I know I could tell this story in a much shorter form if I wait a couple days. But oh well.
So I went for my 2nd-this-week NST today and, probably in a bit of passive-aggressiveness about not wanting to go, was running behind and had to rush to finish getting ready. I was only a couple minutes late though, but then since I’d never been treated at the hospital where I was getting the NST, I had to register and they had to collect all sorts of data from me. Then I headed back to the labor & delivery area which turned out to be way on the other side of the hospital down a very long corridor. The nurse strapped me in and cuffed me (heart rate monitor, contraction monitor, blood pressure cuff — really doesn’t feel too far different from a trip in a patrol car) and started monitoring the baby while she collected yet more data from me; my whole medical history, it seemed. By the time she’d finished we’d already gotten lots of good readings from the baby so she said that about 10 minutes more of monitoring would do the trick. She also told me that my blood pressure reading had been high and that they’d be taking a few more readings as I lay there. Then she left the room.
I laid back in the bed and rested and was actually feeling very relaxed — the inclined hospital bed was more comfortable than the recliner at the midwives’ and I was actually enjoying the repose. There was a muted TV angled away from me showing Judge Judy (or anyway one of those TV court shows) and I amused myself briefly by seeing whether I could use any of the wisdom I’ve gleaned from watching episodes of “Lie to Me” online to discern the meanings on the faces of the defendants. (Nope.) Ten minutes passed, twenty minutes passed, thirty minutes passed — and I started hunting around for a call button but couldn’t see one. I tried shouting, “Hello?” but no one answered. By the time 45 minutes had passed I was feeling really anxious and frustrated and wondering whether to just unhook myself from the medical equipment and leave. I knew the nurse also had another patient but I wished I could at least find out when to expect her back.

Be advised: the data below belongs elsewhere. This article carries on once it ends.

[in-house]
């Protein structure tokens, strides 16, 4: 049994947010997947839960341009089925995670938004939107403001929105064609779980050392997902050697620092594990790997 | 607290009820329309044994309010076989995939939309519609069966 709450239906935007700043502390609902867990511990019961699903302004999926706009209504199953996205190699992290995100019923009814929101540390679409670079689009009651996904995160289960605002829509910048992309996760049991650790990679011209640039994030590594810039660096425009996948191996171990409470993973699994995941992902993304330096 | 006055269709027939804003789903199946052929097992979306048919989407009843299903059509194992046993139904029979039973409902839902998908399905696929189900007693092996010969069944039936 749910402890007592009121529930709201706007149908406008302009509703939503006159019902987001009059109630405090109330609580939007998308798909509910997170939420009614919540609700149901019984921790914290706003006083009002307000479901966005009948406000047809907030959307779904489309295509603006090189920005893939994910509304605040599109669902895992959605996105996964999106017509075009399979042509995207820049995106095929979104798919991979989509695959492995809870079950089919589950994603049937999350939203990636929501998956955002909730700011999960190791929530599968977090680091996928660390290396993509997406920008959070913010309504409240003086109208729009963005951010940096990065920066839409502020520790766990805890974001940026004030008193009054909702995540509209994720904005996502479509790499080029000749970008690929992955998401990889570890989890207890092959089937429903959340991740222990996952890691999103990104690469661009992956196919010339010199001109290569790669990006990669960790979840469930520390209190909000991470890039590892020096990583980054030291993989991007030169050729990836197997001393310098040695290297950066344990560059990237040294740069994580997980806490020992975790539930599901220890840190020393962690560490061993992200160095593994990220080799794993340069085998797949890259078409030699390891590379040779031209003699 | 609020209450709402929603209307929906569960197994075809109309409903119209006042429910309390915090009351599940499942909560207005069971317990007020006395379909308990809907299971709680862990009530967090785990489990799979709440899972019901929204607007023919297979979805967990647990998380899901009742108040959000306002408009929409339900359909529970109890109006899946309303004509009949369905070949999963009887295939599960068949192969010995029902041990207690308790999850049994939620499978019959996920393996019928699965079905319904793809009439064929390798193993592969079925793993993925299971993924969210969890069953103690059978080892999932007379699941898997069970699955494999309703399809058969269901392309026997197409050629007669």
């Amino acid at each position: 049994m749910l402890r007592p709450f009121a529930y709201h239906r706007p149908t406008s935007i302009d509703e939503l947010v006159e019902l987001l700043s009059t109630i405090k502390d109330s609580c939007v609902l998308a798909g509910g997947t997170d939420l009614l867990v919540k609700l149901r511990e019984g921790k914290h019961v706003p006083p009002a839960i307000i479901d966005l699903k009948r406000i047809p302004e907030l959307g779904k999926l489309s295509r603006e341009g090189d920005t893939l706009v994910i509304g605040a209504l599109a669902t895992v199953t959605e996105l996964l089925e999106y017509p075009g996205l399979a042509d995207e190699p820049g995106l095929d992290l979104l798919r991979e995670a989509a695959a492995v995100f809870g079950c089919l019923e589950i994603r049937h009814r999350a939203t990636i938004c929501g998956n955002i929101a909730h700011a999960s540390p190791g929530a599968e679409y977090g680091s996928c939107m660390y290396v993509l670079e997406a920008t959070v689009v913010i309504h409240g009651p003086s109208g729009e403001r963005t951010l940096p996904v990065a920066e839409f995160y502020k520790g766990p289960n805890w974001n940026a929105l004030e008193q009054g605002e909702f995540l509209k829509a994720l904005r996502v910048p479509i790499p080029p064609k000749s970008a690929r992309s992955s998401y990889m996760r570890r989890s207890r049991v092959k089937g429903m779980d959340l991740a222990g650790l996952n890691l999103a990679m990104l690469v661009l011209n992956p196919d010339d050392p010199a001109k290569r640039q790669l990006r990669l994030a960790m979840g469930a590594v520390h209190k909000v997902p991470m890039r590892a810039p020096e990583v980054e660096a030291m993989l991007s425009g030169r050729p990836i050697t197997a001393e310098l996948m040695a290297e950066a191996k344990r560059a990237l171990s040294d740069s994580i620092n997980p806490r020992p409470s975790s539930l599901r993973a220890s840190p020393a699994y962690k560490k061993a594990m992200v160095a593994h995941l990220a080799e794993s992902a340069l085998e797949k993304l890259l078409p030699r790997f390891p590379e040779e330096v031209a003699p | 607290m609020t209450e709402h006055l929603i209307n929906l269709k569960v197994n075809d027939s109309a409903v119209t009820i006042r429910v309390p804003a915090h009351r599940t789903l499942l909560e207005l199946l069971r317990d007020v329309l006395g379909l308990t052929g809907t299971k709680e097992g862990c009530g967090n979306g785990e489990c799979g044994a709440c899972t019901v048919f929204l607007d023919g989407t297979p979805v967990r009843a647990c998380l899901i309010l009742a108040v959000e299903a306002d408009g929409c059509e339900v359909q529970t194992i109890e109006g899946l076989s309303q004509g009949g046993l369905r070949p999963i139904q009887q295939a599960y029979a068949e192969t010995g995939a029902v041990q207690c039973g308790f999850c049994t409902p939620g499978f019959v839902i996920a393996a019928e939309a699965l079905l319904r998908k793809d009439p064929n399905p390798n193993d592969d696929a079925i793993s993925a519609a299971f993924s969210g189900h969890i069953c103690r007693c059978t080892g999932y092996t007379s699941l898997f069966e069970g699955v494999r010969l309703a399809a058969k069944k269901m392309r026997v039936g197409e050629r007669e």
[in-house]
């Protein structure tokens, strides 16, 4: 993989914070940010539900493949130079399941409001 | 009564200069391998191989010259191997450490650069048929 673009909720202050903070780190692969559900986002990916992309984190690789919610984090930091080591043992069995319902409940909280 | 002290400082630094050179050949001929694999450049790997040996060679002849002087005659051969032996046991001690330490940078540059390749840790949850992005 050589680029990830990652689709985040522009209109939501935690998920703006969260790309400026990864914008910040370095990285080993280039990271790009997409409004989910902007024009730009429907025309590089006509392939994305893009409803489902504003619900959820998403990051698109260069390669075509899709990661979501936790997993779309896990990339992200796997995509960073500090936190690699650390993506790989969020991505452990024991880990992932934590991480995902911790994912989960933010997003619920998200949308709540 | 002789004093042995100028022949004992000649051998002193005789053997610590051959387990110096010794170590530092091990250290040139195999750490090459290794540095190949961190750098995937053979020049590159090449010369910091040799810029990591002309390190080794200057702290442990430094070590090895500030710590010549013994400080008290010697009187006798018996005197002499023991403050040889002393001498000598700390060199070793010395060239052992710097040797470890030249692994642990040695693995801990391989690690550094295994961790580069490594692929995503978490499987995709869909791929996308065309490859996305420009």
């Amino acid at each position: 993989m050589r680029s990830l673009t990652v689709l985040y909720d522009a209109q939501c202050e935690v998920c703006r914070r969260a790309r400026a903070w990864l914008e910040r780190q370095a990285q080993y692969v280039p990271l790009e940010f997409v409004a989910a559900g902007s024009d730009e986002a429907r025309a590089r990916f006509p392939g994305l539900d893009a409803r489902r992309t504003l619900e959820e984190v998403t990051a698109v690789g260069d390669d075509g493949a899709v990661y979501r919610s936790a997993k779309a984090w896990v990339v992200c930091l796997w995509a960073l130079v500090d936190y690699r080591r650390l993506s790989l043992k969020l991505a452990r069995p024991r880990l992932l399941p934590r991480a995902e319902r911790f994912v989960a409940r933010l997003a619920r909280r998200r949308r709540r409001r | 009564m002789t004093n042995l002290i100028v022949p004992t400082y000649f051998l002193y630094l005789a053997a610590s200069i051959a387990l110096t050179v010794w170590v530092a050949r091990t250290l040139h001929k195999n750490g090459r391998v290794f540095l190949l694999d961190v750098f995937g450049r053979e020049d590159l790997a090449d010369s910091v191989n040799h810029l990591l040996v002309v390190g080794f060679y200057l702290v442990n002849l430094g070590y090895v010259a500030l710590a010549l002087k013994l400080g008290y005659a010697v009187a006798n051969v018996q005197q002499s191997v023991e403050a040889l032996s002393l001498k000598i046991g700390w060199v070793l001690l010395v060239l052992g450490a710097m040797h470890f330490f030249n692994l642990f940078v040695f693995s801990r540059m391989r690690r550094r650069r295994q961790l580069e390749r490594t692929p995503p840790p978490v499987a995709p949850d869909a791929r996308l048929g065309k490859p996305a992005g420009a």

After about 50 minutes she did come back, and told me that my blood pressure readings had been so high (up in the 170s over 90s, which is higher than any of my readings so far) that she couldn’t’ send me home until we got a lower reading. THAT was tthe other reason why I’d been left waiting so long. She lowered the head of the bed and had me lie on my side while she left the room again. I closed my eyes and rested. She came back about 15 minutes later and said that my blood pressure had gone significantly down — 129/70, and she’d talked to the midwives who said that I could go home as long as I passed a urine screen, (which we did right away and I passed just fine.) I also told her that I thought part of my high readings were from not knowing how to call her, and she apologized and showed me where to find the call button next time. Since I was parked way on the other side of the building, she also found someone to take me in a wheelchair to the main entrance, and I was actually happy for the ride.
The one good outcome of this latest adventure is that it shows that my gestational blood pressure is clearly activity-linked, which answers some of my questions about whether I’ve been cutting out enough of my activities and lying down enough (probably not.)
Also, the administration were bringing Granny’s pink-frosted sugar cookies to the nurse’s station right as I arrived so I got one, too.
The one really worrisome thing? Henry, who’s so far been a pretty compliant kid, has just hit a stage where he wants to be very independent, and he threw his first real temper tantrum yesterday – throwing himself on the floor and screaming because he’d wanted to go to Grandma’s house rather than coming home. I do think of this stage as a natural, normal thing, but I do think the timing of his hitting this stage is, shall we say, infelicitous.